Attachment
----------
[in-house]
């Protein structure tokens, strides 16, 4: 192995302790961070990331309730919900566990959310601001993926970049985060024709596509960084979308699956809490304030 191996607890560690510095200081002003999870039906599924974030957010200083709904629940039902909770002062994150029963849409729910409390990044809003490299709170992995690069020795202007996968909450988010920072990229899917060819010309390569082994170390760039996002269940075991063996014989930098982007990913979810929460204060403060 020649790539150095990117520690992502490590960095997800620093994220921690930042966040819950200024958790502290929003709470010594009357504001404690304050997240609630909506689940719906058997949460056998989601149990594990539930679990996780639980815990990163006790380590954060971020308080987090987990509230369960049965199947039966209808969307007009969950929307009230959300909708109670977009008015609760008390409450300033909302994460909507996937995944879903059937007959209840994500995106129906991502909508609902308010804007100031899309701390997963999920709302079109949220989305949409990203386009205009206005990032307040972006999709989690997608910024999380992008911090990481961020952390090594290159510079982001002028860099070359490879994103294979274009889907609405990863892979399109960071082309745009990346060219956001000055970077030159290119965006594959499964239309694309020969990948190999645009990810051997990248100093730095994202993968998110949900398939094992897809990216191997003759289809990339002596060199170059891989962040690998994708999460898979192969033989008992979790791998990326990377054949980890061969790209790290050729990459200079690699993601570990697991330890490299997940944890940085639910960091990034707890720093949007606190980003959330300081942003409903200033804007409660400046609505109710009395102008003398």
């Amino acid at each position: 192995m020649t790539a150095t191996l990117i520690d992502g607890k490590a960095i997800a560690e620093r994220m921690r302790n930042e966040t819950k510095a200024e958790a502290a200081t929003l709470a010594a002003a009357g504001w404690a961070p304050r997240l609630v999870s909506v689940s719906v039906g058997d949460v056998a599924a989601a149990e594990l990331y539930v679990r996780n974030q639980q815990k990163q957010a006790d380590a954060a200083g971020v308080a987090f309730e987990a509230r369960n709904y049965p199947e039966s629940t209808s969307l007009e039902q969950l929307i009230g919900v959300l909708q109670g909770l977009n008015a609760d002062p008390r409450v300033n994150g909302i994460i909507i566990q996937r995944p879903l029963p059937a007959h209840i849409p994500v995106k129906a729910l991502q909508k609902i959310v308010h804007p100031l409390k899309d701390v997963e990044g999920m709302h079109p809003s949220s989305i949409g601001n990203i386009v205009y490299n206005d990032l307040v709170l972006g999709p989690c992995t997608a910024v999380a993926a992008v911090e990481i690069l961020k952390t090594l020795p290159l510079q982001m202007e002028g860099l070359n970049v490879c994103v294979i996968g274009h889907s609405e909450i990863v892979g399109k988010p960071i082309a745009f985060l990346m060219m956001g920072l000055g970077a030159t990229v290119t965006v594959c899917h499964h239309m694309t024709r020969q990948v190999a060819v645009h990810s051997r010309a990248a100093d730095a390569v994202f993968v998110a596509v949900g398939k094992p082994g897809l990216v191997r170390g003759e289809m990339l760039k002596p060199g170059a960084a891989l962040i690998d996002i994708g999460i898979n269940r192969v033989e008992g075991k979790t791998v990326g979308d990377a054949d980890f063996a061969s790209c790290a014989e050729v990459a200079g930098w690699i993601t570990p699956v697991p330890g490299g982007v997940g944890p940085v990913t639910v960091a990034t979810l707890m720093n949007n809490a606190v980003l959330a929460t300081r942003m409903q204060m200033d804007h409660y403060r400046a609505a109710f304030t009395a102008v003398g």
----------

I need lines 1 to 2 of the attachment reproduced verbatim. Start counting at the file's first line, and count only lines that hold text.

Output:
[in-house]
């Protein structure tokens, strides 16, 4: 192995302790961070990331309730919900566990959310601001993926970049985060024709596509960084979308699956809490304030 191996607890560690510095200081002003999870039906599924974030957010200083709904629940039902909770002062994150029963849409729910409390990044809003490299709170992995690069020795202007996968909450988010920072990229899917060819010309390569082994170390760039996002269940075991063996014989930098982007990913979810929460204060403060 020649790539150095990117520690992502490590960095997800620093994220921690930042966040819950200024958790502290929003709470010594009357504001404690304050997240609630909506689940719906058997949460056998989601149990594990539930679990996780639980815990990163006790380590954060971020308080987090987990509230369960049965199947039966209808969307007009969950929307009230959300909708109670977009008015609760008390409450300033909302994460909507996937995944879903059937007959209840994500995106129906991502909508609902308010804007100031899309701390997963999920709302079109949220989305949409990203386009205009206005990032307040972006999709989690997608910024999380992008911090990481961020952390090594290159510079982001002028860099070359490879994103294979274009889907609405990863892979399109960071082309745009990346060219956001000055970077030159290119965006594959499964239309694309020969990948190999645009990810051997990248100093730095994202993968998110949900398939094992897809990216191997003759289809990339002596060199170059891989962040690998994708999460898979192969033989008992979790791998990326990377054949980890061969790209790290050729990459200079690699993601570990697991330890490299997940944890940085639910960091990034707890720093949007606190980003959330300081942003409903200033804007409660400046609505109710009395102008003398």